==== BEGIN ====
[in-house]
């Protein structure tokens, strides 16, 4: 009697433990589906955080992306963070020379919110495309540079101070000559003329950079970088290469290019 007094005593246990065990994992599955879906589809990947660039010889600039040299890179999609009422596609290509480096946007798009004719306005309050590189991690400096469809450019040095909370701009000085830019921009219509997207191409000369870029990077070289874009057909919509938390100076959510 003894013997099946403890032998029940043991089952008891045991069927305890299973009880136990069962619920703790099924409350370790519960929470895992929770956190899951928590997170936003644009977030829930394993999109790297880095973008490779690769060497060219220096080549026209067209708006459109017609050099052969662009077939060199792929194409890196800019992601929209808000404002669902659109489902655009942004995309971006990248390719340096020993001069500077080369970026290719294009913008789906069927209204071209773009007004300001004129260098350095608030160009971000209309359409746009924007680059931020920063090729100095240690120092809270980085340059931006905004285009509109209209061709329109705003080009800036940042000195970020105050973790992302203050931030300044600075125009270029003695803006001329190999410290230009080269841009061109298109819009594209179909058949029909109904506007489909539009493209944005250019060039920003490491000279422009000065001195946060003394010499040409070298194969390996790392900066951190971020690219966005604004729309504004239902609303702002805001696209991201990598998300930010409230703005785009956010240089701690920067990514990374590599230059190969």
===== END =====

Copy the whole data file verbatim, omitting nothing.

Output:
[in-house]
């Protein structure tokens, strides 16, 4: 009697433990589906955080992306963070020379919110495309540079101070000559003329950079970088290469290019 007094005593246990065990994992599955879906589809990947660039010889600039040299890179999609009422596609290509480096946007798009004719306005309050590189991690400096469809450019040095909370701009000085830019921009219509997207191409000369870029990077070289874009057909919509938390100076959510 003894013997099946403890032998029940043991089952008891045991069927305890299973009880136990069962619920703790099924409350370790519960929470895992929770956190899951928590997170936003644009977030829930394993999109790297880095973008490779690769060497060219220096080549026209067209708006459109017609050099052969662009077939060199792929194409890196800019992601929209808000404002669902659109489902655009942004995309971006990248390719340096020993001069500077080369970026290719294009913008789906069927209204071209773009007004300001004129260098350095608030160009971000209309359409746009924007680059931020920063090729100095240690120092809270980085340059931006905004285009509109209209061709329109705003080009800036940042000195970020105050973790992302203050931030300044600075125009270029003695803006001329190999410290230009080269841009061109298109819009594209179909058949029909109904506007489909539009493209944005250019060039920003490491000279422009000065001195946060003394010499040409070298194969390996790392900066951190971020690219966005604004729309504004239902609303702002805001696209991201990598998300930010409230703005785009956010240089701690920067990514990374590599230059190969």